Online Gamling is a rapidly growing segment of the gambling industry, providing millions of people with the ability to wager on their favorite games and events. However, there is an increasing amount of concern that this type of gambling can contribute to problem gambling and other forms of disordered gambling behaviour.
Harm-prevention interventions that reduce the speed and ease of online gambling are an important way of preventing harm from this form of gambling. This can reduce the number of problem gamblers while maintaining freedoms for those who are gambling safely.
The provision of online gambling has intensified over the last decade, resulting in enhanced betting markets, a broader product range and prolific marketing [6, 8]. Little research has explored how this intensification has influenced contemporary gambling experiences and gambling behaviours reported by treatment-seeking and non-treatment-seeking Internet gamblers.
Understanding the extent to which individuals are involved in Internet gambling may be an important step towards identifying those at risk of developing a gambling disorder or problem. This is a potentially significant area of research, given that Internet gamblers are a heterogeneous group that may differ in terms of behavioural characteristics, psychosocial factors and their use of harm-minimisation tools.
This study used qualitative interviews with treatment-seeking and non-treatment-seeking, self-reported Internet gamblers from two different European countries. They were asked to consider how their online gambling had changed over the last decade, including their gambling experiences, their current behaviours and any harmful gambling. They were also asked to describe how their gambling and harmful gambling had been influenced by changes in operator practices such as advertising, inducements, gambling products and financial transactions, and in the online gambling environments where they gambled.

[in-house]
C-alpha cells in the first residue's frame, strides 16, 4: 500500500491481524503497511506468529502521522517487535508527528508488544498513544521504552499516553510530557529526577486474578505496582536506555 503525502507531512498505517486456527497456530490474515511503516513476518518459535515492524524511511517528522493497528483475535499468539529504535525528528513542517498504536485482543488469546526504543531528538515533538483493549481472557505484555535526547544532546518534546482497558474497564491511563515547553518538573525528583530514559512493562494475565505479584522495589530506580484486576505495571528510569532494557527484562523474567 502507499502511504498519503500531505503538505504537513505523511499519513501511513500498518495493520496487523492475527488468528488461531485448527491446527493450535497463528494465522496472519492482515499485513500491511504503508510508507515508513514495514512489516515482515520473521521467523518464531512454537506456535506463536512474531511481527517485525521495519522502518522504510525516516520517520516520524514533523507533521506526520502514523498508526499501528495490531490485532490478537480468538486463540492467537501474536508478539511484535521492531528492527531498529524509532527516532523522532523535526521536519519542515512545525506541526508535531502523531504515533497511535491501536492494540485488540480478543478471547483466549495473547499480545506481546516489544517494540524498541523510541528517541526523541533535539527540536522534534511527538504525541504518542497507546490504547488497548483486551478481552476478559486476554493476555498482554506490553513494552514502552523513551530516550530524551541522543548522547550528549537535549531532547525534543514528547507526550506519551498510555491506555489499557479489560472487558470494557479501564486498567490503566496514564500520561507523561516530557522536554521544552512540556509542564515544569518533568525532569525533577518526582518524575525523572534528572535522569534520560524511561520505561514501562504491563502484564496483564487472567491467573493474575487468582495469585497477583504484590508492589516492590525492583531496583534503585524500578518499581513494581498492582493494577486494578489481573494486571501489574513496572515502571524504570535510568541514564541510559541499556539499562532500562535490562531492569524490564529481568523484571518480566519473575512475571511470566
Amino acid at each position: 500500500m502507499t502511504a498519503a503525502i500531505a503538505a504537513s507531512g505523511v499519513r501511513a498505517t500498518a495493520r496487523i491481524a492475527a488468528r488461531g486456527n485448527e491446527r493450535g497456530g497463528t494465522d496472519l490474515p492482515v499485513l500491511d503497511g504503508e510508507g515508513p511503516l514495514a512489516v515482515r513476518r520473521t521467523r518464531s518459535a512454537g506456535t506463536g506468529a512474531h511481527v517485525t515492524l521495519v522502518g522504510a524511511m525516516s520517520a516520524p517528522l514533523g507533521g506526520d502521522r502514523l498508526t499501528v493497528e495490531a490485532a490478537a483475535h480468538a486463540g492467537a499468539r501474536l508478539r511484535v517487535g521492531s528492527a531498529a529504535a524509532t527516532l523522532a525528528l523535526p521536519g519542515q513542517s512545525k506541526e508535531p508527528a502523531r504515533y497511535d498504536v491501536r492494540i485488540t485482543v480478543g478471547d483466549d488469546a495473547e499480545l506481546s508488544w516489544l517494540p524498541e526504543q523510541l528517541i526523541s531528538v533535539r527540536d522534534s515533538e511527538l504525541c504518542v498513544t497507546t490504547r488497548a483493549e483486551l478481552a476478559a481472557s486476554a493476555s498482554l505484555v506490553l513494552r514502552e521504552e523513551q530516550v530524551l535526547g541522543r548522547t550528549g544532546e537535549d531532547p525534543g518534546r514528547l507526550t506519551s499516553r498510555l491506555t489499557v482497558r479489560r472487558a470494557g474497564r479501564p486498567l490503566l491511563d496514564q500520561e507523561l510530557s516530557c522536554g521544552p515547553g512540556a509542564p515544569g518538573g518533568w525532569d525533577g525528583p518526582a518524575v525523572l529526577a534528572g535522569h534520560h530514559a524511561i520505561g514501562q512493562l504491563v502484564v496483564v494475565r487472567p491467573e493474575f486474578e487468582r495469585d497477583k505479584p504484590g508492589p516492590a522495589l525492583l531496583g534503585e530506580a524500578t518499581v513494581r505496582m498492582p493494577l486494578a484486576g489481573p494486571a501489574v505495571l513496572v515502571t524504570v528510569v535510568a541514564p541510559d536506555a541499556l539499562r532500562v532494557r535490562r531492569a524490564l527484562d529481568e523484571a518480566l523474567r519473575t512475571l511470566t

Generally, the participants reported that the increased speed and ease of online gambling, which enables instant access from any location at any time, has significantly increased their online gaming opportunities and facilitated their gambling. They also highlighted the emergence of a variety of new bet types and other novel features, such as multi-bets. They described their gambling as becoming increasingly impulsive and persistent, despite having limited uptake of the latest harm minimisation tools.
The findings suggest that Internet gamblers are a relatively heterogeneous group, with differences in their behaviour and experience of online gambling attributed to their individual characteristics and social circumstances. This means that the current conceptual models of gambling and problem gambling need to be revisited, particularly in light of the emergence of Internet modes as a key gambling context.
In addition, these findings suggest that the clinical characteristics of Internet problem gamblers are similar to those of land-based problem gamblers. They are likely to share common comorbidities and irrational thinking that have been identified as important in establishing the pathological process among land-based gamblers.
This finding provides an important basis for developing a more accurate model of Internet-related gambling problems, which will require further research and consideration of any new variables or interactions that should be included in the analysis to account for these issues. These findings have implications for the design of future research and intervention programs, as well as the development of effective gambling harm reduction strategies.